#SuzyMFW: Prada: Frankenstein Mark Two

The pursuit of prettiness is not something usually associated with Miuccia Prada. An appeal for beauty – yes, perhaps. But the designer is better known for the ugly aesthetic that defined the 1990s and which has remained her most powerful playing card.

Add now the cult of Frankenstein, love and fear as exemplified in the Mary Shelley book of 1818 and, two centuries later, by Prada. She made the subject the core of her menswear collection in January, while references for the women’s show appeared as prints on the chest of the models’ outfits.

“I would say that it reflects the current world, where there is a lot of danger, a lot of fear, a lot of war around us,” said Prada. “Romance is an idea of opportunism, of good will, and of good sentiment – the opposite of fear. This is about love stories and introducing something positive. Romance means ideas.”

So, love in the time of upheaval, ugliness and rage, presented as excessive prettiness: a red rose apparently growing across the bosoms of a sporty white dress with a bouquet of yellow roses climbing from hem to high thigh. More sinister were black roses on a black dress, flowers that looked funereal.

Then, around the corner of Prada’s huge, square show space, illuminated with lines of light, came a smothering of flowers on a prim black dress: roses, rhododendrons and lilies, like a digitally grown garden.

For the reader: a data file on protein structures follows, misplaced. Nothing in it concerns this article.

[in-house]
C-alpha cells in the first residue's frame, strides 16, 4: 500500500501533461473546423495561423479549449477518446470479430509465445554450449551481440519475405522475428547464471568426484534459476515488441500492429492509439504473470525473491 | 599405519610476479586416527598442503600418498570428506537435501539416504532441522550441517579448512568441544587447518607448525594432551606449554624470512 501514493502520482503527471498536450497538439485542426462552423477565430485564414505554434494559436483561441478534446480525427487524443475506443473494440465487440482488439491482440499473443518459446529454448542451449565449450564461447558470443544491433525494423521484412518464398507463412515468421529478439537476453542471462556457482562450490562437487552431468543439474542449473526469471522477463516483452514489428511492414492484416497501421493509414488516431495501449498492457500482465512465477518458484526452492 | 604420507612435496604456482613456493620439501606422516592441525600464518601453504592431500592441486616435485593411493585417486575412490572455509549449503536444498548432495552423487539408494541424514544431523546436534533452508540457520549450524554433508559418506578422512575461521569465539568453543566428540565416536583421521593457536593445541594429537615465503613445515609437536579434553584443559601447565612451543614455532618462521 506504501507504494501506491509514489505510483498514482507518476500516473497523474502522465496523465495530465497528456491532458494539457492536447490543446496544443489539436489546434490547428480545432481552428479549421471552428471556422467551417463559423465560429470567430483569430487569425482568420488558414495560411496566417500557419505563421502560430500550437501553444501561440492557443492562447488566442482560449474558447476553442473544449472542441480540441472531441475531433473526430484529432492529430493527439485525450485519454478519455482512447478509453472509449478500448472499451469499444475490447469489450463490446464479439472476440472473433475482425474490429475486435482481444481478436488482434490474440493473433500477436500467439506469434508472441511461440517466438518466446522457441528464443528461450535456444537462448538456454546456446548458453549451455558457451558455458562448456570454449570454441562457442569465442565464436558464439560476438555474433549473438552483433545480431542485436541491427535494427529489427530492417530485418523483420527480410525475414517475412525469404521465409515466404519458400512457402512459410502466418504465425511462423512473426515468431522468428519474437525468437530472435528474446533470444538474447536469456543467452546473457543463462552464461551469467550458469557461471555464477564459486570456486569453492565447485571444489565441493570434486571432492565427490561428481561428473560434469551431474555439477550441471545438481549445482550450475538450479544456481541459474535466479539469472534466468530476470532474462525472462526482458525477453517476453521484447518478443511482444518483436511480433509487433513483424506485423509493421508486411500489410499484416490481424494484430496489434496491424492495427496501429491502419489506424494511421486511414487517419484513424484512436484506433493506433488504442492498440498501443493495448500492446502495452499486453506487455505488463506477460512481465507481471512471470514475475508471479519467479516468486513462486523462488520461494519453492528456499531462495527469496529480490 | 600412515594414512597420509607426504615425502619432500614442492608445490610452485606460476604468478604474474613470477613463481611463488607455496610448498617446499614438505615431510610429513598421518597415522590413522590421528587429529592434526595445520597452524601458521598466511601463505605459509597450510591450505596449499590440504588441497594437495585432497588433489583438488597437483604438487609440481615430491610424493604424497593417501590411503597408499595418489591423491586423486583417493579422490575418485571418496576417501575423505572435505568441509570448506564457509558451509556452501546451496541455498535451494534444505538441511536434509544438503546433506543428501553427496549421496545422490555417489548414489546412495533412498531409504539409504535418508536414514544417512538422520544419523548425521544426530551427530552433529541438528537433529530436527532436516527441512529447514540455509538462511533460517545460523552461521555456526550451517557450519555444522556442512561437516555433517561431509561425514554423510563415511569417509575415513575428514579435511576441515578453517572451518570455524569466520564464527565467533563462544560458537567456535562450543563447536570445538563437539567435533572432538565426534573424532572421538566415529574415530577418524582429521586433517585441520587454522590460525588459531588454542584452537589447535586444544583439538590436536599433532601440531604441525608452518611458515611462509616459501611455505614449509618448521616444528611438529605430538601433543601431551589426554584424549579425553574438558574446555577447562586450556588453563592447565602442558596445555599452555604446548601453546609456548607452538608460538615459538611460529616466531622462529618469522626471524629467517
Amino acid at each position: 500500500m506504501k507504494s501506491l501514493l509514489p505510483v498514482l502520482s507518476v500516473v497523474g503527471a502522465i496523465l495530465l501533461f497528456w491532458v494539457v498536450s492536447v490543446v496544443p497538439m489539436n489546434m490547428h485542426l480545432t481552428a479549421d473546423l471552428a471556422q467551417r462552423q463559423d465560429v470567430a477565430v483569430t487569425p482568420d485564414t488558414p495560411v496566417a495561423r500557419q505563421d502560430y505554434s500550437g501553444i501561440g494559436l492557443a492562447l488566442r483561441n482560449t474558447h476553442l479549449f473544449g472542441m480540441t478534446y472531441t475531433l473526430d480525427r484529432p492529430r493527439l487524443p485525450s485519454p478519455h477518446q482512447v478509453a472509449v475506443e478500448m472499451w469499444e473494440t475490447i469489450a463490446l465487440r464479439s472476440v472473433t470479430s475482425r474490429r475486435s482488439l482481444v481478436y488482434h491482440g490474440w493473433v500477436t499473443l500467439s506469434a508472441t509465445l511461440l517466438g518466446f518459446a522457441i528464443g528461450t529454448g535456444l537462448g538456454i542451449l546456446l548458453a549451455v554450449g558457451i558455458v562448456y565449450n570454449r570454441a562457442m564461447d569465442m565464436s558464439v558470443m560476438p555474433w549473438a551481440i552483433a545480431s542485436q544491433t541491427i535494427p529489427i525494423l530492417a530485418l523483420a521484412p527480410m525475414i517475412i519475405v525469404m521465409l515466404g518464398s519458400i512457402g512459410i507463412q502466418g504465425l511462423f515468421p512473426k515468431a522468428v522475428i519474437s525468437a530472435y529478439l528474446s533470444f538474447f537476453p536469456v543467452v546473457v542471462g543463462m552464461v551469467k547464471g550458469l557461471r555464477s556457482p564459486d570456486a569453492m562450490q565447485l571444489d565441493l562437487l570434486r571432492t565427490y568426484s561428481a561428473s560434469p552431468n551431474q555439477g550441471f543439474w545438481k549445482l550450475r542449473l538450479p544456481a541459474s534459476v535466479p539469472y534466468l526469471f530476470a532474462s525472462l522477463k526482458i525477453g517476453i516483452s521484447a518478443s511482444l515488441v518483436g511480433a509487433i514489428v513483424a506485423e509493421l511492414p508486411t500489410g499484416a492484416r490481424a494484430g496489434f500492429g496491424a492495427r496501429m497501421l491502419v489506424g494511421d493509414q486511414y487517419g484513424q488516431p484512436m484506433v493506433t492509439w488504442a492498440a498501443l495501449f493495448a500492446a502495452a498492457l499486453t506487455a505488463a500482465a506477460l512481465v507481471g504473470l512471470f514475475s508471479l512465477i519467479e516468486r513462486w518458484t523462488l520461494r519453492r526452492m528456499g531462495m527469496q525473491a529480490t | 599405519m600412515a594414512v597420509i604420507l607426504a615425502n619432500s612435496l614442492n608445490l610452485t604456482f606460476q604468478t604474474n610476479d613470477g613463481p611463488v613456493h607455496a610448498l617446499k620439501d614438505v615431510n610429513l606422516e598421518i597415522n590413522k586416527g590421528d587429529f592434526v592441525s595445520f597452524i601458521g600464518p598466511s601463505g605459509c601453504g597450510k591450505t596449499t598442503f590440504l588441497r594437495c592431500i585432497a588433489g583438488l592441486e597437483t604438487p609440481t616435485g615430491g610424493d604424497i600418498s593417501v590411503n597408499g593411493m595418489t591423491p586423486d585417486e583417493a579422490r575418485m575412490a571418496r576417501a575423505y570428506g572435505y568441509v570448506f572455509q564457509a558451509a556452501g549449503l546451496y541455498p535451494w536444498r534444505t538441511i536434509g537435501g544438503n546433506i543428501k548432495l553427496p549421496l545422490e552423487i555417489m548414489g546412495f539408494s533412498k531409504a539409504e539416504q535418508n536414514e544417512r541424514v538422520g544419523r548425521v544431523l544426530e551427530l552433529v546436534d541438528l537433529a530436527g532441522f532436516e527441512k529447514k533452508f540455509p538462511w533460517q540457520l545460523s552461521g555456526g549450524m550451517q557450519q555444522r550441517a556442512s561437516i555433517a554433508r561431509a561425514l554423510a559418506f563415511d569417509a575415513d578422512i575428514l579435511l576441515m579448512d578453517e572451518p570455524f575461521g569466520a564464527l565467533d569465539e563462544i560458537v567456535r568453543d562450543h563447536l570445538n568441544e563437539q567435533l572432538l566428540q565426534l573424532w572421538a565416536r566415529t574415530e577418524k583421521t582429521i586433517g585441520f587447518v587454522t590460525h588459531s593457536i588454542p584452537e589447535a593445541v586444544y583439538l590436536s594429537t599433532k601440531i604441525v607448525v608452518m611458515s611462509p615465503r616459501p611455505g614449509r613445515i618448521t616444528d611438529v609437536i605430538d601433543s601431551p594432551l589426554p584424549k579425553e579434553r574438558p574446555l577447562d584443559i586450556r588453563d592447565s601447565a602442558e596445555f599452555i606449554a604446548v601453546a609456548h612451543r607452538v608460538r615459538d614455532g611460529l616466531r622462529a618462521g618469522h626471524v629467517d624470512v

This all seemed like familiar Prada territory, with love in life’s mix and sex lurking down there. Some of the most striking outfits were a group of tight-fitting military jackets with puffer sleeves and just a slither of flowery black lace as a sexually charged skirt.

Next up in Prada’s game of contrasts was tweed covering the body as a hefty dress, while the bosoms spilled over a blood red satin bow. In the tweedy mix was stolid outerwear that might be nothing more than a simple zipper jacket.

Why was there a sense that the models were walking a beaten path in clothes that were appealingly modern but also definitively Prada? Because, for all the magnificent hyper-modern construction as part of the Fondazione Prada, the clothes themselves were not exceptional or extraordinary. Just thoughtfully made for 21st-century women. Most of the potential customers would say amen to that, but not Prada herself, who is an intellectual warrior – and worrier.

“I think it is a big problem that fashion is an industry producing stuff for rich people,” she said. “But fashion is sometimes required to talk about more , because it’s very popular. It represents other concepts, and that is scary because combining politics and fashion is at the risk of superficiality. But, of course, that was always my personal problem in my life.”